Public/Private Mix Key To Rockefeller Center
Rockefeller Center is a six-block complex of Art Deco office buildings, retail space, arcades, and outdoor public spaces, embellished throughout with architectural ornament, sculpture, and art. Built in the 1930’s by John D. Rockefeller, Jr., in honor of his father, the midtown-Manhattan complex spans from W. 48th to W. 51st Streets and from Fifth to Sixth Avenues. Its public spaces include Plaza Street (which stretches from 48th to 51st Streets); the central plaza, which contains a skating rink that converts to an outdoor cafe in the summer; the esplanades around the rink; the Channel Gardens (a promenade linking the central plaza with Fifth Avenue), and various connecting sidewalks, lobbies, and underground retail arcades.
The properties at Rockefeller Center include the Simon and Schuster Building at 1230 Avenue of the Americas; the GE Building at 30 Rockefeller Plaza; Radio City Music Hall at 1270 Avenue of the Americas; the Associated Press Building at 50 Rockefeller Plaza; La Maison Francaise at 610 Fifth Avenue; the British Empire Building at 620 Fifth Avenue; and the International Building at 630 Fifth Avenue. The Rockefeller Center complex includes 700 parking spaces. It has a direct underground connection from its arcade shops to the Sixth Avenue subway line; Fifth and Sixth Avenue buses stop next to it.
Owned by: Rockefeller Center Properties Inc. Trust, whose shareholders are the Crown family of Chicago and Tishman-Speyer Properties of New York, the operating partner. This group owns all of the properties in the original center; Tishman-Speyer manages all of them.
Managed by: Tishman-Speyer Properties, Inc. Rockefeller Center is not part of the 5th Avenue BID. The Sea Grill, Cucina and Co. Café, and the ice rink are managed by Restaurant Associates.
Maintenance:There is a full-time maintenance staff of 235, plus additional workers in the summer. A director of operations handles infrastructure needs such as sidewalks, common areas, roofs, and coordinates tenant spaces. A director of cleaning is responsible for maintenance in public areas. The gardens manager is responsible for the four seasonal change-outs of the garden, as well as selecting the Christmas tree and supervising its decoration. The Chief Gardener, nine full-time gardeners, and additional seasonal staff are responsible for daily maintenance of the gardens.
Security and hospitality: The center uses non-professional, uniformed guards, who are in contact with uniformed police officers on paid detail. In addition to a director of security, there are 18 administrators and supervisors, two staff on the control board day and night, and 125 uniformed patrol guards (more in the holiday and summer season). A concierge at 30 Rockefeller Plaza provides brochures for a self-guided walking tour that include the history of Rockefeller Center; the concierge also gives brief presentations about the Center and its art work. The Center has an agreement with NBC for the “Today” show whereby NBC pays for the security provided by the Center as well as the cleaning after their Friday morning concerts.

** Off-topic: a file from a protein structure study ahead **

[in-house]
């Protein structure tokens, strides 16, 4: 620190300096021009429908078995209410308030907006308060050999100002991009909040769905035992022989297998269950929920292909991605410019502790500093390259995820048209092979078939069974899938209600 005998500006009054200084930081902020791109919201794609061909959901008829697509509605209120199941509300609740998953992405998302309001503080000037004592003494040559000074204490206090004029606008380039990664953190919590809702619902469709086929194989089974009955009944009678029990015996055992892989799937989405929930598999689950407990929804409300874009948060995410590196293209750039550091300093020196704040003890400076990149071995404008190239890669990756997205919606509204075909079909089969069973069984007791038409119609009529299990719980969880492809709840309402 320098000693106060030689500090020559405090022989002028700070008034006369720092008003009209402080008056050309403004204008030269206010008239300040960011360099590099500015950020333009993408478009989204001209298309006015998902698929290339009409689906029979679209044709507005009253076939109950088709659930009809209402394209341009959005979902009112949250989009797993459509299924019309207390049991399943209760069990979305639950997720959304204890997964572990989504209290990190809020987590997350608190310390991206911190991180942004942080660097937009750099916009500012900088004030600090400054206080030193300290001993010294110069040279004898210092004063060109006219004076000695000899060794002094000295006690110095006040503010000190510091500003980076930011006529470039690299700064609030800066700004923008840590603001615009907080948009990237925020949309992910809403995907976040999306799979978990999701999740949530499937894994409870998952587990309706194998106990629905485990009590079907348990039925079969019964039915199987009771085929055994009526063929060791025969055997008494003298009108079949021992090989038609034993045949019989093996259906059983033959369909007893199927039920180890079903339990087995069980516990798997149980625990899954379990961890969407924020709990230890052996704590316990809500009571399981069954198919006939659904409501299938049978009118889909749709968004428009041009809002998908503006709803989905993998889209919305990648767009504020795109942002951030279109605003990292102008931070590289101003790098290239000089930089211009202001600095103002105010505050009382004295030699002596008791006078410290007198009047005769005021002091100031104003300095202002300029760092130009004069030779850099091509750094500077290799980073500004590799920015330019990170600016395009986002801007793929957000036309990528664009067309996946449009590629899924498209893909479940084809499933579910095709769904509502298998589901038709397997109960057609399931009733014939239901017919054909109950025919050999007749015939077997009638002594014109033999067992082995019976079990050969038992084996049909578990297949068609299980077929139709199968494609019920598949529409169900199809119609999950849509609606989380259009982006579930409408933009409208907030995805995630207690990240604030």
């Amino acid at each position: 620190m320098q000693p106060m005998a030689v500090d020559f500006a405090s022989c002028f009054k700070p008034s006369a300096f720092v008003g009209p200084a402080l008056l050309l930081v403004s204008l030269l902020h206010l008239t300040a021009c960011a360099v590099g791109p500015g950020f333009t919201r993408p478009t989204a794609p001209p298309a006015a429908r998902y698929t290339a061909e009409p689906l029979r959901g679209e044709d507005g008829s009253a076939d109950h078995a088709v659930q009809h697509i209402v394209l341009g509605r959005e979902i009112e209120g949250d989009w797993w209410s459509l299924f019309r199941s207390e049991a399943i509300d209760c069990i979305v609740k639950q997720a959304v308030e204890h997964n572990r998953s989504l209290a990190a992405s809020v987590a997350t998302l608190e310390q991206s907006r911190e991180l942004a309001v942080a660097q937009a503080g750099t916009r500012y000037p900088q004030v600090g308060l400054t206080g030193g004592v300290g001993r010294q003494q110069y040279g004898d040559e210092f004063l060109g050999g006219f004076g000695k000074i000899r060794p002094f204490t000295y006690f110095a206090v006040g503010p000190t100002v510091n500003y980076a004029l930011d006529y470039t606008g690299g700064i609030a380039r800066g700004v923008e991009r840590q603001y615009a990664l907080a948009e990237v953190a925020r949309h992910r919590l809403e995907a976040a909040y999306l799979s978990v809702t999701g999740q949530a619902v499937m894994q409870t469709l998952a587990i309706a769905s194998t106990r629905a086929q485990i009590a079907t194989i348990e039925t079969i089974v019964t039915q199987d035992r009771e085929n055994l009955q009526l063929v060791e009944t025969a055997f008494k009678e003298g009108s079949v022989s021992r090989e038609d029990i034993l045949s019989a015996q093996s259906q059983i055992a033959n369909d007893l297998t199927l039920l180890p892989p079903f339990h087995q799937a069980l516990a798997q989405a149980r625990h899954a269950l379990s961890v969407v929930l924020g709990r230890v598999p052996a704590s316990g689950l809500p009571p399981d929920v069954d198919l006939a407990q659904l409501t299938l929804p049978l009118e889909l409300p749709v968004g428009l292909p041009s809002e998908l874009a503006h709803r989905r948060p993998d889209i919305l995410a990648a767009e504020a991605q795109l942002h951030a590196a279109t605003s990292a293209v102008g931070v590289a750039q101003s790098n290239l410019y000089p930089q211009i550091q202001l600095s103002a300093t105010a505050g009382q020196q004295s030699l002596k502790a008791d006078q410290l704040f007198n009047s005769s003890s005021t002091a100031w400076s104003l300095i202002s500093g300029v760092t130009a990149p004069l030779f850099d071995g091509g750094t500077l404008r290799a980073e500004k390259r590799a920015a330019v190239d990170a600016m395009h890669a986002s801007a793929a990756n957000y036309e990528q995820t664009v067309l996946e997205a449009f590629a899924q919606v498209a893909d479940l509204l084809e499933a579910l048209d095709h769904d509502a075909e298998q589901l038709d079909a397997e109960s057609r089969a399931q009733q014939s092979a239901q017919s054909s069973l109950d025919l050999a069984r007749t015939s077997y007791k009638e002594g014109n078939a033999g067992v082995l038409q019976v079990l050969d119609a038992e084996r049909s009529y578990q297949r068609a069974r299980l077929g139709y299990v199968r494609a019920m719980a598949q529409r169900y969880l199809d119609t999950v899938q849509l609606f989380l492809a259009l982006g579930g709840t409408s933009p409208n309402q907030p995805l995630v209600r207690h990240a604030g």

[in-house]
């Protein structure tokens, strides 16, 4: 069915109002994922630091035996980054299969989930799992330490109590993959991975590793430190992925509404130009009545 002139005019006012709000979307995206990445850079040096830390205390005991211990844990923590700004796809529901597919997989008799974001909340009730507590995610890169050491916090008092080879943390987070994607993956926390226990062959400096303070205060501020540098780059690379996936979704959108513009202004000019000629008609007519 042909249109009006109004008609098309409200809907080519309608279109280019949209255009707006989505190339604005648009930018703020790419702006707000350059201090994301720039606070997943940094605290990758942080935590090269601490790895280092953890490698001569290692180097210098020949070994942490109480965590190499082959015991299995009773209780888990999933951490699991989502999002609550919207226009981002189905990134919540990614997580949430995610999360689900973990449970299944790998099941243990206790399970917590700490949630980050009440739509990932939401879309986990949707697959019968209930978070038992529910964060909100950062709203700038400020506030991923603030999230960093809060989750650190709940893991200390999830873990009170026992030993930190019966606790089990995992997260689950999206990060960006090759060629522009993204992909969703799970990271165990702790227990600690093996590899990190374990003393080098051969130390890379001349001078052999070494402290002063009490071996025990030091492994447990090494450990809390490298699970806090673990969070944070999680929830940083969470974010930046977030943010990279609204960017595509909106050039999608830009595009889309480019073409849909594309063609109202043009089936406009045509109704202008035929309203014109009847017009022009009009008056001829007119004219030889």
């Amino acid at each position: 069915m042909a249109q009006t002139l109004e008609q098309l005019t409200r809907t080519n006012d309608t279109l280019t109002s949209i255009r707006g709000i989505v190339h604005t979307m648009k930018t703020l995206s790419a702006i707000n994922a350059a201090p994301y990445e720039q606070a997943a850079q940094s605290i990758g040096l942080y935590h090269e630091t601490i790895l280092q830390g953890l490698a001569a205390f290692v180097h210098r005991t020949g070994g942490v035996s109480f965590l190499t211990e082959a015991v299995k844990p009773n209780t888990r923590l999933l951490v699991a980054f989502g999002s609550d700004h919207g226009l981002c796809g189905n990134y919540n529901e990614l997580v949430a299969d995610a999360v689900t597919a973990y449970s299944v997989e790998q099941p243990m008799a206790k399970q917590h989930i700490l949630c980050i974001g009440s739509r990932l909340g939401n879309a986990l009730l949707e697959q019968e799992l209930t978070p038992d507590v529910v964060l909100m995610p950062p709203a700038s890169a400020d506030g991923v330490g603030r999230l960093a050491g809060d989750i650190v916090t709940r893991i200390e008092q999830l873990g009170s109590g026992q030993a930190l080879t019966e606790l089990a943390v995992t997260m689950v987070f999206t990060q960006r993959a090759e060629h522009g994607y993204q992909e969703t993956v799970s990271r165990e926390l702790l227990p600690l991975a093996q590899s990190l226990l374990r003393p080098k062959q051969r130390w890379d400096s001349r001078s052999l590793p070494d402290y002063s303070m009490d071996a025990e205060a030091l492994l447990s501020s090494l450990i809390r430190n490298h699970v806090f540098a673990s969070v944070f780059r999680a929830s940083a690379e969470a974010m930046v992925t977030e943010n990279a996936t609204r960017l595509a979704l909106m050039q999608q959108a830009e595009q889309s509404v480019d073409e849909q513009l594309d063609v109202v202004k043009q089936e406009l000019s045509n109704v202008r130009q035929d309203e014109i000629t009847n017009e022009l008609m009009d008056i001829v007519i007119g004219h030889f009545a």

Programming: A marketing director and assistant oversee several large-scale events put on by the Center each year, all designed to compel public interest; the Center never hosts events that explicitly promote commercial development. The skating rink and the Rockefeller Center Christmas tree are the Center’s two most popular programs; others include the Flower and Garden Show, Louis Vuitton Classic, and a sculpture show. The Center works with the Public Art Fund, a non-profit organization, to locate and borrow artwork for its shows and public spaces. Event organizers must provide the property managers with a detailed description of the production elements of the event.
Marketing and promotion: The Marketing Director is involved in promoting all events that take place in the public spaces at Rockefeller Center. Outside marketing and production consultants are also used.
In order to make an impact at the Center, events need to be orchestrated on a large scale and thus are often very costly. Since the Center is an office and retail environment, crowds and noise are problems and require constant attention and coordination with the NYPD and event hosts.
The public-spaces operating budget is funded by Tishman-Speyer out of building revenues; it is considered part of the overall management of the complex.
Capital investment: Since 1996, Rockefeller Center Group Inc. has spent over $85 million in upgrades to the site.
Lessons from Rockefeller Center
In order for retail stores and a programmed space to co-exist effectively, the two must be coordinated. Food, newsstands, and souvenir shops work well in a space that has constant activities and events, because the people who attend the events will patronize the stores.
Managing Director of Property Management
Art Lamarche, Director of Administration
Patti Kellert, Marketing Director